Let's Get Physical

The commodification of exercise is not new, but we live in a highly commodified world, so naturally, this has been taken to a new level. No longer are we just talking about Jane Fonda workout tapes or even Yoga With Adrienne, this is next level.

The experience of exercising at home has been given a glow up, because even though you may be physically at home, there is a slew of companies which can make that experience so unlike being at home, but all from the comfort of your own home. A key point.

The much spoke about Peloton is in Australia. From what I understand, Peloton sells spin bikes. You buy the bike, the shoes etc. and then you pay an ongoing membership. The trainers themselves are a key part of the business which Anne Helen Petersen wrote about in this edition of her newsletter. I am unclear as to whether the classes are live or not. I have been familiar with Peloton for a little while because I watch a lot of YouTuber’s who are in the UK and it is quite common for them to have or contemplate having a Peloton. I spend around $150 a month on a gym membership. Which at once seems both up there and quite reasonable when you consider options like F45. This gives me access to the gym and unlimited classes. Now these classes are online, in live time and I credit them with keeping me sane during Melbourne’s lockdowns.

There is an argument for just finding workouts for free online but, and perhaps this is something I just tell myself, the trainers keep me accountable. I like to think I have willpower but if someone wasn’t on the other side of that screen encouraging me to keep going, I wouldn’t be hopping around the local cricket oval five days a week.

Exercise and lifestyle are indistinguishably linked. When everyone started wearing active wear constantly, there was a strange time when working out was considered in the equation. Now no one blinks twice if you are wearing leggings when pants may be the more appropriate choice. The semiotics of active wear still suggests that you just were, or at some point will be working out. And as we like labels, decreeing yourself as someone who works out gives you permission to buy into the fitness industry. This is not completely separate from, but not at one with the wellness industry.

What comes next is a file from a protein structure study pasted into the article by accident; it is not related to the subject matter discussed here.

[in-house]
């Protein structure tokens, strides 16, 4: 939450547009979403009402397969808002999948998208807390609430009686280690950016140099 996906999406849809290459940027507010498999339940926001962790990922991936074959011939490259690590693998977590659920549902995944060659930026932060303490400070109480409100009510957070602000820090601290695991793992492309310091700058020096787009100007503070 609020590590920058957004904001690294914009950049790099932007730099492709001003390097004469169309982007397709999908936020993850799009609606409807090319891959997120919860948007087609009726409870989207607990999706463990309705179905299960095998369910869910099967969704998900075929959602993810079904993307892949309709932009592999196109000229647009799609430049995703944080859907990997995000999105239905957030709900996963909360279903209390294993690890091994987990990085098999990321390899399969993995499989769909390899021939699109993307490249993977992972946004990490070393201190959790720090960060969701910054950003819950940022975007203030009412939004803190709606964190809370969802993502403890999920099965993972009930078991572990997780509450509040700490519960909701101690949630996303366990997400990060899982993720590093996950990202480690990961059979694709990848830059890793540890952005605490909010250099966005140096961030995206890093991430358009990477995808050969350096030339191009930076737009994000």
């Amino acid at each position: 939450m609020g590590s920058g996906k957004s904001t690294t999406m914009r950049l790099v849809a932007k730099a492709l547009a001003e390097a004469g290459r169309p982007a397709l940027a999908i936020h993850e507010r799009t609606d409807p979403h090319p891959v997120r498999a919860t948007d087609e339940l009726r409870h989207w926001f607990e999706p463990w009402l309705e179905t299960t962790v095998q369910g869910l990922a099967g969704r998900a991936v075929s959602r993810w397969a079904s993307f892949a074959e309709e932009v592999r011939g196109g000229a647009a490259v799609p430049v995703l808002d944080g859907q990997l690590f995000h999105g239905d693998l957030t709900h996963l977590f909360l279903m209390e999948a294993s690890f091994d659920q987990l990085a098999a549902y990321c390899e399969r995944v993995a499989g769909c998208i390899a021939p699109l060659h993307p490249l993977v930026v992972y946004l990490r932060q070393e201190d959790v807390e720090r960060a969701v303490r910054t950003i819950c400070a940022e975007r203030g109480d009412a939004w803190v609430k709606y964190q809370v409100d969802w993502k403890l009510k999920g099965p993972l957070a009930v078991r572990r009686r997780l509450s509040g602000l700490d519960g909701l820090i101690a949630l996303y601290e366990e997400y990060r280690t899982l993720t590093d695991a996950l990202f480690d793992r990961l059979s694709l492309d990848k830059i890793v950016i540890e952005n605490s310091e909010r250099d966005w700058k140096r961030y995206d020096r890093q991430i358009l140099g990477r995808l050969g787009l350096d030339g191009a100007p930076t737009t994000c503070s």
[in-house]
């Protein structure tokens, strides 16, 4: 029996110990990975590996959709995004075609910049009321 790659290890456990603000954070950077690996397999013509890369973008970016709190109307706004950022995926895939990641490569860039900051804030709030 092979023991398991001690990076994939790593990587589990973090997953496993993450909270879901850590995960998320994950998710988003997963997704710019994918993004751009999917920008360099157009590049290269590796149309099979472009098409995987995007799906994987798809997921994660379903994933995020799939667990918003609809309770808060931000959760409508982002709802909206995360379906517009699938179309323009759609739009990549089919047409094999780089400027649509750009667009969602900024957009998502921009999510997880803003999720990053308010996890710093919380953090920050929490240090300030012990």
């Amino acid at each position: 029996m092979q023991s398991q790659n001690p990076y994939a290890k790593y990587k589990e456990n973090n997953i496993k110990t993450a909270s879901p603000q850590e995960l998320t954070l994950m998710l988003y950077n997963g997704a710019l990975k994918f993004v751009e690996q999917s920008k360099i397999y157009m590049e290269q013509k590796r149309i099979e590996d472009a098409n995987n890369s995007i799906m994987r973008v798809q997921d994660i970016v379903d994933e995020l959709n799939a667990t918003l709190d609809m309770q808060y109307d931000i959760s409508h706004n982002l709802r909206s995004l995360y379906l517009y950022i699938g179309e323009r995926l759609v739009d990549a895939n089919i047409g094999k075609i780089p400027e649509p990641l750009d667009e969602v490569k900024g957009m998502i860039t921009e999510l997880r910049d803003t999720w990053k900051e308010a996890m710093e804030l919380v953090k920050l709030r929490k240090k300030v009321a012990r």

The fitness industry has gone through many cycles, and as previously mentioned as brought us to the most aesthetically pleasing workout from home. My Instagram feed has been filled with influencers doing their Fluidform pilates at home. The fitness studio I heard of via Pip Edwards.

Interestingly, we seem to want a workout that is once both generic and personalised for us. The ultimate goal of much of our iTechnology. Perhaps I am paranoid but after I learnt Peloton was coming to Australia, I started seeing an increase of Nordic Track ads. The commercials, which I mainly saw whilst watching SBS OnDemand showed insanely fit people in empty rooms on the equipment. At first it seems that the magic is on their screen until suddenly the walls open up and a personal trainer is encouraging them to ‘come along’ and just like that, our initials model of an exerciser, are no longer in the light filled room but jogging along the equally attractive trainer on what looks like a hill in California.

Another entry into the market is Shelter. An Australian based brand from influencer (it feels like such a lazy word when a lot of these people run businesses, but anyway) Carmen Grace Hamilton and her partner. From what I can gather, you can buy a bike and pack (very similar to Peloton’s) and then cycle around the amazing landscapes Australia has to offer. All from home. Via a screen. Shelter does have a studio in Sydney but with current restrictions I am not sure what that situation looks like.

I don’t have any opinions on these systems one way or another. I go to the gym when I could walk around the block, so I am not anti-spending money on exercise. It’s the evolution of places like this I find so interesting, the branding, the motivations. Even the idea that you are fitter because you exercise at one place over another, or it’s more authentic because your trainers do or don’t wear matching outfits is interesting to me.

I do think it’s good to bring exercise to the fore. But I worry it’s not in an authentic way. So often we watch television shows, movies, whatever, where the people look fit. But throughout the series we never see them go to the gym or whatever. They’re just presented to us that way and we take it. Social media is just as dangerous and the Four Corners episode about TikTok and this very topic is illuminating. The reason I bring this up is because before I was looking at all these celebrities and their VMAs outfits. And then it occurred to me the amount of money, drugs and other things that goes into them looking like that.

So, when we join Peloton, the gym or whatever, what are we trying to achieve? And is seeing the elements from our screen the same as seeing the elements? And why do we all have to have the same experience of it?

I think I have just opened a can of worms for another time but would love to hear your thoughts.